Grace Cramer is a second-year IDEV student and a senior editor of Perspectives.

In an occasional series, Perspectives is taking a deeper look at the IDEV program and the staff members who have made it and shaped it, keeping content and experiences up-to-date with emerging trends in the field. Before winter break, senior editors Adam Weber and Grace Cramer sat down with SAIS’s own Professor Dornsife to chat about her career, the changes IDEV has undergone, and this year’s theme, inclusive development.

A Bit About Professor Dornsife

Perhaps you knew the professor was fluent in Bahasa Indonesia…but we bet you didn’t know that she also played in a Gamelan, a traditional Indonesian musical ensemble. She played the Jegogan, which we’re told is "in the cello range."

The professor’s interest in Indonesia began during her time at the World Bank, where she worked as a researcher on a book about rural development. Her research covered 25 countries and the one that caught her eye particularly was Indonesia. She has since lived and worked in the country for years and bonded with her husband over their shared love of Indonesian culture.

IDEV 101

IDEV’s curriculum has evolved over the years. As Professor Dornsife explains, the constrained economics component is a recent addition. Economics used to be included in Introduction to Development but the course load just became too big! So the economic module was separated and the introductory course became more centered on other important aspects of development, including social and political issues. And while there might be seven now, at one time there were only three professional tracks: social policy, finance and development, and politics and governance. As the number of tracks expanded, a self-designed track was also included. Students who pick this option usually integrate development with agriculture, health, or trade.

Now in its fifth year, the IDEV Practicum is an opportunity for students to work in the field. It turns out there were opportunities for IDEVers to travel even before this, in the form of intercession trips that took place over the January break, led by IDEV professors and assistants. These included trips to places such as Guatemala, Ghana, and of course Professor Dornsife’s personal favorite, Indonesia! However, fewer students were able to take these trips as space was limited and so the Practicum has provided not only more hands-on experience, but also more opportunities for students to participate.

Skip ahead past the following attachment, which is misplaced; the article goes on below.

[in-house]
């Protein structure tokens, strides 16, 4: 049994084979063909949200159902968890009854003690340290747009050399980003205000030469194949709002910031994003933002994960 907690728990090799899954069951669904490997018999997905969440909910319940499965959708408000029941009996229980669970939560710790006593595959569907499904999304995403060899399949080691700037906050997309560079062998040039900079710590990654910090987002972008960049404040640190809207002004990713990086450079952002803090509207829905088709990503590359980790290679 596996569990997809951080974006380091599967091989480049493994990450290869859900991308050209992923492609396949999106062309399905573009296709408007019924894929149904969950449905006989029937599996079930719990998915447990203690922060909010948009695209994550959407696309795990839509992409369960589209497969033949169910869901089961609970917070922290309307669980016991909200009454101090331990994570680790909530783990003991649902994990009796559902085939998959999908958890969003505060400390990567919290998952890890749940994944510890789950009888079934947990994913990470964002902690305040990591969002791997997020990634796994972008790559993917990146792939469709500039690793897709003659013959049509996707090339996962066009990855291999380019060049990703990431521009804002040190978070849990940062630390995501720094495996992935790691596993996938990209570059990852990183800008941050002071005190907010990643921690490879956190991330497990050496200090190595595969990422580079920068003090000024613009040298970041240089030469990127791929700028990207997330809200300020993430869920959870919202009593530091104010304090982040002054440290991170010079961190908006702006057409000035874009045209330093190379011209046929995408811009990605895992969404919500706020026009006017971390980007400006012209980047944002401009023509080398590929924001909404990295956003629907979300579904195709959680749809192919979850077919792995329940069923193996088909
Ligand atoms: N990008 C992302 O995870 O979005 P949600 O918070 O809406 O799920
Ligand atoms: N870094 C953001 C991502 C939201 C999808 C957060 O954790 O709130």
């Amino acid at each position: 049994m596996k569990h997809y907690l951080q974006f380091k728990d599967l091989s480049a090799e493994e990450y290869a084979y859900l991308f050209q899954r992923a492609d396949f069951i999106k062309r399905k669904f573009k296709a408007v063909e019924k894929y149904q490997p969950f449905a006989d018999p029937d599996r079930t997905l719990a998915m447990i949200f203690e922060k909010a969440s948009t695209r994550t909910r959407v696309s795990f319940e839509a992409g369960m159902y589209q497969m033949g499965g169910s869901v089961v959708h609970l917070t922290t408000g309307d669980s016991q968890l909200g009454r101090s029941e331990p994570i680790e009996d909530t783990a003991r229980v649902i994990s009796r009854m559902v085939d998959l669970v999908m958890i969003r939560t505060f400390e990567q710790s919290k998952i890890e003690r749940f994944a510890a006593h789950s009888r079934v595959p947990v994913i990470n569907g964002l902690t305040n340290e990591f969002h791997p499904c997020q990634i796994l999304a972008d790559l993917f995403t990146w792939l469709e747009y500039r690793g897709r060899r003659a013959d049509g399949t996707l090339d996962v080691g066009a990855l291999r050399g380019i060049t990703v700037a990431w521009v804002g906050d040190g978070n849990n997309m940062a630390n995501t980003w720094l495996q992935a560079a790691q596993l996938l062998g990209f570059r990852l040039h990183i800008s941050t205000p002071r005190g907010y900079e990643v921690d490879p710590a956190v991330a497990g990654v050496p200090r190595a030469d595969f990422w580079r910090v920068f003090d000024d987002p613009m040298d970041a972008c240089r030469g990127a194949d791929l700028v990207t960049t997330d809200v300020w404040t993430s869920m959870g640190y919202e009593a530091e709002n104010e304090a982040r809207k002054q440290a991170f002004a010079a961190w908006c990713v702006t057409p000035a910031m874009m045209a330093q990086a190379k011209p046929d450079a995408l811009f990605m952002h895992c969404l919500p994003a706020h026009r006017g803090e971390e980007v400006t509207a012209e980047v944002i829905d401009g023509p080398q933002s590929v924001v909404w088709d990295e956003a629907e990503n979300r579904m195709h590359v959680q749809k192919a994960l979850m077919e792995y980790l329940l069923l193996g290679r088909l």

What Inclusive Development Means

For Professor Dornsife, inclusive development is in everything she has done. She points out that some of her former employers, including the World Bank and the Asian Development Bank, have focused above all on ending poverty; “If that’s not inclusive development, I don’t know what is!” Inclusiveness is also in everything she teaches, from her class on financial institutions, which focuses on the tradeoffs involved in social and environmental protection, to the social entrepreneurship course where students address inclusion head-on in their business models. She describes how one former student set up an enterprise to tackle energy poverty. The company sold D.Light lanterns (inexpensive, solar-powered products designed for people without access to electricity) to female entrepreneurs working in refugee camps on a lease-to-own model. In this way, a profitable project managed to address both energy poverty and female empowerment.

Gratitude to Donors

One of the biggest takeaways from our conversation with Professor Dornsife is how critical fundraising is to supporting the IDEV program. The professor herself plays an important role in this process, which makes sense given her extensive background with fundraising and donor advocacy at the Asia Development Bank and the Asia Foundation. Everyone in IDEV is grateful to donors who have supported the Practicum, internships, and other opportunities for students. There was a time, Professor Dornsife recalls, when IDEVers raised funds themselves, through bake sales and, perhaps most memorably, a calendar entitled “The men of IDEV.” Trust us, if you’ve ever wanted to see Francis Fukuyama on a Harley (and you do), the professor has all the best photos!

Perspectives would like to thank Professor Dornsife for her time and thoughts. Check back in for forthcoming interviews with other IDEV faculty. 

Below, Professor Dornsife.

dornsife photo summer 2016.jpg